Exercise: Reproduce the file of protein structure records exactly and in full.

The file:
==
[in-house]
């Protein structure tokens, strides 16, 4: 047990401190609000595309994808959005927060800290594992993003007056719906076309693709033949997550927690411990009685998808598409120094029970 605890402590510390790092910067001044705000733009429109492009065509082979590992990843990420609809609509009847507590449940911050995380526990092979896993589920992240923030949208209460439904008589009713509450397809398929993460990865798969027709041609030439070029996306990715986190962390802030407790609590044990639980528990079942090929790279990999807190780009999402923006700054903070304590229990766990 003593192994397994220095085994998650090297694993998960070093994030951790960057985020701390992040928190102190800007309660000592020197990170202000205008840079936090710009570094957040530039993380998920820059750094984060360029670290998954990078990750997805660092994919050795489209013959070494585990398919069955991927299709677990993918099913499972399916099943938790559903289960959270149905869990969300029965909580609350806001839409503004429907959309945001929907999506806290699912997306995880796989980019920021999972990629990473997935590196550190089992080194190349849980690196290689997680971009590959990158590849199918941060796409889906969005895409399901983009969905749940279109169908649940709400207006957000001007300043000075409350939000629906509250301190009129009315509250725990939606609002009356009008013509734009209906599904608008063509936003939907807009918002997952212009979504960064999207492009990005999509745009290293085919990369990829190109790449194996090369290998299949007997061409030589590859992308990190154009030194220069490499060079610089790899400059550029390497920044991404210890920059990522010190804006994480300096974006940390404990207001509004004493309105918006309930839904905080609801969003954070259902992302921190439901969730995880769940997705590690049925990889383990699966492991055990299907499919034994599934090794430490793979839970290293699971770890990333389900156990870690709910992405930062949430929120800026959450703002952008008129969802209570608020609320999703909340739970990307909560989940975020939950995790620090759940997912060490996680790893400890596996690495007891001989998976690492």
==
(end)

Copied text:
[in-house]
């Protein structure tokens, strides 16, 4: 047990401190609000595309994808959005927060800290594992993003007056719906076309693709033949997550927690411990009685998808598409120094029970 605890402590510390790092910067001044705000733009429109492009065509082979590992990843990420609809609509009847507590449940911050995380526990092979896993589920992240923030949208209460439904008589009713509450397809398929993460990865798969027709041609030439070029996306990715986190962390802030407790609590044990639980528990079942090929790279990999807190780009999402923006700054903070304590229990766990 003593192994397994220095085994998650090297694993998960070093994030951790960057985020701390992040928190102190800007309660000592020197990170202000205008840079936090710009570094957040530039993380998920820059750094984060360029670290998954990078990750997805660092994919050795489209013959070494585990398919069955991927299709677990993918099913499972399916099943938790559903289960959270149905869990969300029965909580609350806001839409503004429907959309945001929907999506806290699912997306995880796989980019920021999972990629990473997935590196550190089992080194190349849980690196290689997680971009590959990158590849199918941060796409889906969005895409399901983009969905749940279109169908649940709400207006957000001007300043000075409350939000629906509250301190009129009315509250725990939606609002009356009008013509734009209906599904608008063509936003939907807009918002997952212009979504960064999207492009990005999509745009290293085919990369990829190109790449194996090369290998299949007997061409030589590859992308990190154009030194220069490499060079610089790899400059550029390497920044991404210890920059990522010190804006994480300096974006940390404990207001509004004493309105918006309930839904905080609801969003954070259902992302921190439901969730995880769940997705590690049925990889383990699966492991055990299907499919034994599934090794430490793979839970290293699971770890990333389900156990870690709910992405930062949430929120800026959450703002952008008129969802209570608020609320999703909340739970990307909560989940975020939950995790620090759940997912060490996680790893400890596996690495007891001989998976690492």